Hoffman as Salesman

Philip Seymour Hoffman as Willy Loman

Philip Seymour Hoffman is playing Willy Loman on Broadway right now. I know in my very marrow that the performance would wreck me if I saw it. I would have to be carried out at the end.

I hated the play Death of a Salesman by Arthur Miller when I read it for the first time. Hated the misery of it. Willy Loman is a shit. I freaking despise that guy. The whole damned dysfunctional family sucks.

But wow, when I disengage from those hateful feelings, I am in awe of Arthur Miller. Can you imagine what it might feel like to be the author of a play that makes somebody react so strongly? I can think of one other piece of writing in which I hated the main character so much, and that is Ignatious Reilly in A Confederacy of Dunces by John Kennedy Toole. Miller and Toole have achieved my powerful emotional response through the mere application of ink to paper. This is a skill I have held as a life’s goal for as long as I can remember. These two writers and their wretched characters have my deepest respect.

Philip Seymour Hoffman is one of my favourite actors. Some actors can pull my emotion out of my gut the way Miller and Toole did with their writing. Hoffman’s characters can be wretched, pathetic, funny, fiercely strong, and always always achingly beautiful because they show us unflinching glimpses of what it’s like to be a person. Hoffman finds a core human soul in his character and translates it for us. He first got to me as Scotty in Boogie Nights. Didn’t your heart just break for Scotty? I know him, that Scotty. He’s been in my life in many scenes, and –as I felt when watching the movie- I just have no idea what to do with him. PSH was the perfect kiss-ass in The Big Lebowski. Watching him I simultaneously wanted to smack him, and knew I would be the same person in that job.

Philip Seymour Hoffman as Rusty, in the movie Flawless.

The two roles that friggin’ killed me were Phil in Magnolia and Rusty in Flawless, both 1999. As the empathic hospice care provider, I was utterly convinced of him. “Oh, there’s no asshole like you,” he said. And it was not an insult, but an easy statement of fact, honesty, almost respect (but no respect really), that showed Phil had the courage and compassion to meet –at his level – the jerk who was dying.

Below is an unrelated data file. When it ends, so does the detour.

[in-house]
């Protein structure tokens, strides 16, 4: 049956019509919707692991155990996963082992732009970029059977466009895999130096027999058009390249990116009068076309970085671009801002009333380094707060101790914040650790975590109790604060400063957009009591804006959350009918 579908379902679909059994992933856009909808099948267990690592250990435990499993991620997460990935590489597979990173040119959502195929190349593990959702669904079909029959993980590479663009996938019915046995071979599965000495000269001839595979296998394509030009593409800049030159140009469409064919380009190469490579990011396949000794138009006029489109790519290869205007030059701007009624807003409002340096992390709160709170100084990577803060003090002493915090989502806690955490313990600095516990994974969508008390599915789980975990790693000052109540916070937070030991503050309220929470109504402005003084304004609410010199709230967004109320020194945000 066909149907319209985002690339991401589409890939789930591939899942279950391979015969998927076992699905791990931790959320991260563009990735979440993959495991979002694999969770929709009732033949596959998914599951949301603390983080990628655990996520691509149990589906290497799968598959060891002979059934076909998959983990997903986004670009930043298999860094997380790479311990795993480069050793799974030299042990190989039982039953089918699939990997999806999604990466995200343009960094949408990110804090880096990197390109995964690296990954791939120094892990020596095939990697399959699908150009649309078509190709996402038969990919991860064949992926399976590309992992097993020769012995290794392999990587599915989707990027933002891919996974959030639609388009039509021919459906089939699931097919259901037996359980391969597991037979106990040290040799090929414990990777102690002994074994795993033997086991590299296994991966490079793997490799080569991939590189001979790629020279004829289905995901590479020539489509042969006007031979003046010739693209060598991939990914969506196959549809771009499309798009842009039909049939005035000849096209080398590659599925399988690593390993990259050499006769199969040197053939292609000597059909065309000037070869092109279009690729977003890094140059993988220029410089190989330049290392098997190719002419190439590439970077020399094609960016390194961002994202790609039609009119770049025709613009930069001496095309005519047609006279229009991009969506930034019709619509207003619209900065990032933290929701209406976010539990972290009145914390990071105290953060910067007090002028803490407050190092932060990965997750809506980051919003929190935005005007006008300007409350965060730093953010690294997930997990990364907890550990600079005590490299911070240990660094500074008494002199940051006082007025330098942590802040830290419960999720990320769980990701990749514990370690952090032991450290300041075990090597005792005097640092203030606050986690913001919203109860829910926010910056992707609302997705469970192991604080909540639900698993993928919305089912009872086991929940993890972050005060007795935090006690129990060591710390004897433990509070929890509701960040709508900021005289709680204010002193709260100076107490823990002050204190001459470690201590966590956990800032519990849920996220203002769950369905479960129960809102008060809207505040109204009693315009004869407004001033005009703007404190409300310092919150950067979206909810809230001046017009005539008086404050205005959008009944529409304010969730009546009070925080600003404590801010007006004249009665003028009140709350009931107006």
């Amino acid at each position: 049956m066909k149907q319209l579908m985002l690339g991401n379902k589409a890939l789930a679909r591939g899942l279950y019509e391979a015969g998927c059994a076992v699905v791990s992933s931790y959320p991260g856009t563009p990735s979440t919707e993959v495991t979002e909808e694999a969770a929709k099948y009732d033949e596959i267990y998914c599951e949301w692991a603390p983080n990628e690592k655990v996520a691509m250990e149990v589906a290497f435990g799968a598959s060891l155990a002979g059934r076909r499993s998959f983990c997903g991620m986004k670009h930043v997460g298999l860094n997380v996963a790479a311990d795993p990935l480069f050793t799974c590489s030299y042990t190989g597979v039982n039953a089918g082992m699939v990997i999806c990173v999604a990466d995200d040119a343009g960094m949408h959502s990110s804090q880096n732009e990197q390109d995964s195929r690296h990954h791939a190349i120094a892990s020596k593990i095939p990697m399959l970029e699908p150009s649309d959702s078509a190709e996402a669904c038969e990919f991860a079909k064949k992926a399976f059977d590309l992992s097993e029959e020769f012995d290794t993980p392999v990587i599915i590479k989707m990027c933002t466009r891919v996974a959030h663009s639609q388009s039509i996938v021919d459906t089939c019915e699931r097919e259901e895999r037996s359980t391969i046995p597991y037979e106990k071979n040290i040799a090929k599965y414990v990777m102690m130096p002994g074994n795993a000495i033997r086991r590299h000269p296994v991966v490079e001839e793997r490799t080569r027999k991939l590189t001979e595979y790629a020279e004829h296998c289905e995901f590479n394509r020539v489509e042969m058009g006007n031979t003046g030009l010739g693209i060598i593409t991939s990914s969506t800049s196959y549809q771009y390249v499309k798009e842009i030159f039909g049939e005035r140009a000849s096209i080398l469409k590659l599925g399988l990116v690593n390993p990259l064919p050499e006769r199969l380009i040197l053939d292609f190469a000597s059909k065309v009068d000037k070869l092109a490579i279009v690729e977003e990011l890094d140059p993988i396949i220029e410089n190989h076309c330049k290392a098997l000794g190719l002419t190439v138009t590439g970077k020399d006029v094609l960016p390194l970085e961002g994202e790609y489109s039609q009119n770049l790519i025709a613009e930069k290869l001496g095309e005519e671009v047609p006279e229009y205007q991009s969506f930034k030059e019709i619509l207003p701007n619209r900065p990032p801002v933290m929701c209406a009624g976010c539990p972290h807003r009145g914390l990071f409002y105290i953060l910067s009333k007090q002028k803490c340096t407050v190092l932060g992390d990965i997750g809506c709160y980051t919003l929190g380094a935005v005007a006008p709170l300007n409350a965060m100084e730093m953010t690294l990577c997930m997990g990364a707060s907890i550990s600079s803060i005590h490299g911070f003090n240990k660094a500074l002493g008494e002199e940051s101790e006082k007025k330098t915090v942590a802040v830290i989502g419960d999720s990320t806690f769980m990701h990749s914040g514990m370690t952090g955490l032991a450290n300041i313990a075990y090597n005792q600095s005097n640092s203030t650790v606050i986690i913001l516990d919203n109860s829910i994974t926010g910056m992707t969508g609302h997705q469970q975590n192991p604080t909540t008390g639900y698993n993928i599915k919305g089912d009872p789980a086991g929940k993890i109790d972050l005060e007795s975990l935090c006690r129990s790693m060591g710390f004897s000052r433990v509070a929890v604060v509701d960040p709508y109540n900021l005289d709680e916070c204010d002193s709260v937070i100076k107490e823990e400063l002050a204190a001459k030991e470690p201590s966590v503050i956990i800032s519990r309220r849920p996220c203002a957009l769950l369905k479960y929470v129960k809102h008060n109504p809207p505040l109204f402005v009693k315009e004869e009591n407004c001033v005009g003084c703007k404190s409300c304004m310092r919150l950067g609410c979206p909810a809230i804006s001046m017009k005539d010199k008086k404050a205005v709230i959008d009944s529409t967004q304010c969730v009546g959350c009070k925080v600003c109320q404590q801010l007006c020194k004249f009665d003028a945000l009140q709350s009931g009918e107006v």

See, it’s not just the writing; it’s the actor who can make it come true.

In Flawless… WHY doesn’t everyone love this movie? No one I talk to remembers it. In Flawless, Rusty was the real thing. Pain, love, anger, hunger, tenderness, bitchiness, mothering, beauty and ugliness all came together as clumsily and real as it does in life. PSH’s insecure drag queen playing off Robert De Niro as the epitome of a wounded arrogant asshole, gave me a reason to fall in love with humanity again. And since I saw parts of myself in Rusty – particularly the way a tenderhearted insecure person is willing to take abuse because of the faith that maybe the abuser can one day be reformed – I had a reason to love myself, too.

I haven’t seen all of Hoffman’s work. But after Rusty, I have been a devoted, unconditional fan. It doesn’t matter what he shows me on the screen: I’m all in. Every time.

So put that together with Death of a Salesman, and I throw my hands in the air. I would have no resistance whatsoever. Take me, art. Take me and use me, I am yours.

5 thoughts on “Hoffman as Salesman

  1. I *loved* Flawless! I haven’t seen it since it came out on video (woooo, long time ago), but I remember it well. It’s a fantastic movie.

    Mind you, I hate Death of a Salesman. I couldn’t connect with the characters at all. It was supposed to be moving for Willy’s family – you were supposed to hate him and feel for his wife and kids, but in the end I just…didn’t care. I don’t know. Something about Willy’s character just put me off so much that I couldn’t even feel sympathy for his family. (I had to read it, perform it, and watch it in high school — for one English class. We saw the Dustin Hoffman/John Malkovich film, and even though I love those actors…just couldn’t get into it.)

  2. I saw the Hoffman/Malkovich version, and oddly enough enjoyed it. Am I the odd one of the group??? The story has incredible depth and does bring out emotions within us that we may not want to feel. It has been years and I don’t remember details but I do remember being glued to the boob tube (and VCR) and finally unplugging the phone from the wall because of it’s constant interruption. LOL.
    I also remember seeing Flawless. The title escaped me but your picture brought back the memory. Thank you Cuz!! I am a fan of it too, so I must not be too bonkers.
    With the right actors and company, I might just might mind you go see Death of a Salesman in person if I was PAID. In the meantime, my ultimate goal is to head to Ashland, OR for the Shakespearean Festival. Any takers?
    Cuz Debbie

    1. Oh, cuz, I am certain you would be in the majority group for liking Death of a Salesman. It has remained an American classic for a reason! I will likely want to see this newest version of it too, which is sort of what I was sneaking in between the lines here, too. I like to be provoked when I view art. And Ashland…. what time of year is that? I’m coming home in October, but I think I’ll miss it at that point. Love you

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